Establishing Common Refer- ence Points: Bonding connects metallic components to a common electrical potential, minimizing resistance differ- ences between conductive components, and thereby reducing the generation of static electricity that may potentially ground to EWIS wiring in the form of EM or RF interference. Forming EMI Shielding Paths: Shielding techniques, such as EWIS cable screens and cable bay enclosures, create effective EMI shielding paths, which help direct and dissi- pate electromagnetic fields away from sensitive elec- tronic components, minimizing their impact. This is accom- plished by bonding these EWIS components to the MBN. Minimizing Ground Loops: Proper bonding techniques help prevent the formation of ground loops. By ensuring that interconnected components have low-resistance connec- tions to obtain near-perfect ground potential, bonding reduces the circulating currents
connections. These additional bonding components are used throughout the MBN, especially when connecting components are subject to conditions of high vibration or movement, such as in aircraft wings. Critical equipment such as sensors and communications antenna often employ both faying surfaces and auxiliary ground straps to ensure robust dissipation of electrostatic energy. The use of multiple bonding methods provides redundancy and helps maintain reliable electrical connections, essential for the proper func- tioning and safety of passengers as well as avionic and other mission-critical systems. Bonding and EMI Mitigation Electromagnetic interference (EMI) refers to the disturbance caused by unwanted elec- tromagnetic fields that can negatively impact the perfor- mance of electronic systems. Bonding in aircraft systems plays a vital role in mitigat- ing EMI in the following ways:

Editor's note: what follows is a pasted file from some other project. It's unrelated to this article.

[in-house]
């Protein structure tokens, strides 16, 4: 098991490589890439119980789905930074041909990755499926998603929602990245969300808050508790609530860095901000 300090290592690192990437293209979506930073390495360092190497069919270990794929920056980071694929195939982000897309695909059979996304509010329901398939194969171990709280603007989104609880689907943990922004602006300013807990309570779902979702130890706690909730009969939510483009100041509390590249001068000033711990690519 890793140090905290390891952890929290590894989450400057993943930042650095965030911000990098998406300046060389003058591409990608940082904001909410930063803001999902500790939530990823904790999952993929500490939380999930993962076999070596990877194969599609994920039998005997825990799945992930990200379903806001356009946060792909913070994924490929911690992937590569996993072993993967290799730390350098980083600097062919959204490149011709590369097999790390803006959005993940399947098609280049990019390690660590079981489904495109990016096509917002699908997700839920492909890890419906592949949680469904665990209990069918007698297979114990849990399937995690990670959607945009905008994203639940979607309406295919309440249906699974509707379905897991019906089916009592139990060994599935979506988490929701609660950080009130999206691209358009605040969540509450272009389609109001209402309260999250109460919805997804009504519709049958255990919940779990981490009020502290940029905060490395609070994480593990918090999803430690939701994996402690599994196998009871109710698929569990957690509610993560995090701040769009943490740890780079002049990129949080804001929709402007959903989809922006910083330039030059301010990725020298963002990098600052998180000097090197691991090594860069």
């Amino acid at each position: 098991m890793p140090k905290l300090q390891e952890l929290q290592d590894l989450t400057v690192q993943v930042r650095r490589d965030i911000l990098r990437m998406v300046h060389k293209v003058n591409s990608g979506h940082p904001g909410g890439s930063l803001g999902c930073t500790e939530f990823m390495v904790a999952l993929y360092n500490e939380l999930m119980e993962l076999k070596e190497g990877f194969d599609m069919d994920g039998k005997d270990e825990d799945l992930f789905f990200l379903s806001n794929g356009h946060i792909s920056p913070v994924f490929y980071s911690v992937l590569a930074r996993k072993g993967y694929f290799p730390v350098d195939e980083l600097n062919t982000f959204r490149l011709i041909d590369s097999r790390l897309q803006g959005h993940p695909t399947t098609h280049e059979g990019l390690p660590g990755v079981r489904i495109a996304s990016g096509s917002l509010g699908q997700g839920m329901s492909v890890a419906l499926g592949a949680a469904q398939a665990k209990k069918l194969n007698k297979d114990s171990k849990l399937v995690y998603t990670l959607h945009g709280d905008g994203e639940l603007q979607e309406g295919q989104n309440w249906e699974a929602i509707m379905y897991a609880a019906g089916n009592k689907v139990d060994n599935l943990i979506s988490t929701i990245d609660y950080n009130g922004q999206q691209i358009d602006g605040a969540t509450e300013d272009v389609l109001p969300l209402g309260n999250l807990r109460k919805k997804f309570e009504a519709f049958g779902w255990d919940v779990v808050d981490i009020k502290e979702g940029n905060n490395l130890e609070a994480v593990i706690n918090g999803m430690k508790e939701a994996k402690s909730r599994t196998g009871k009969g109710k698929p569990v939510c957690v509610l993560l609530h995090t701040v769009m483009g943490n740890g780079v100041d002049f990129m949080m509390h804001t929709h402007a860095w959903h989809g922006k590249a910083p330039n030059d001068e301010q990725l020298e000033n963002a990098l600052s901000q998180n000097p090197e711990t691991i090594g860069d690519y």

Simplified circuit illustrating a ground loop
that can cause ground loops, further minimizing EMI risks. Electrostatic discharge: A final additional consideration in bonding’s role in EMI mitiga- tion is the facilitation of safe electrostatic discharge from aircraft wings and other extrem- ity surfaces which accumulate a buildup of static electricity from friction contact with air, rain, or dust. A static discharge system consisting of components known as static discharg- ers, or static wicks, is fitted in the trailing edges of the wings to discharge the buildup of static electricity on the airframe safely into the atmosphere (see sidebar for more information).
QwikConnect • July 2023
Powered by FlippingBook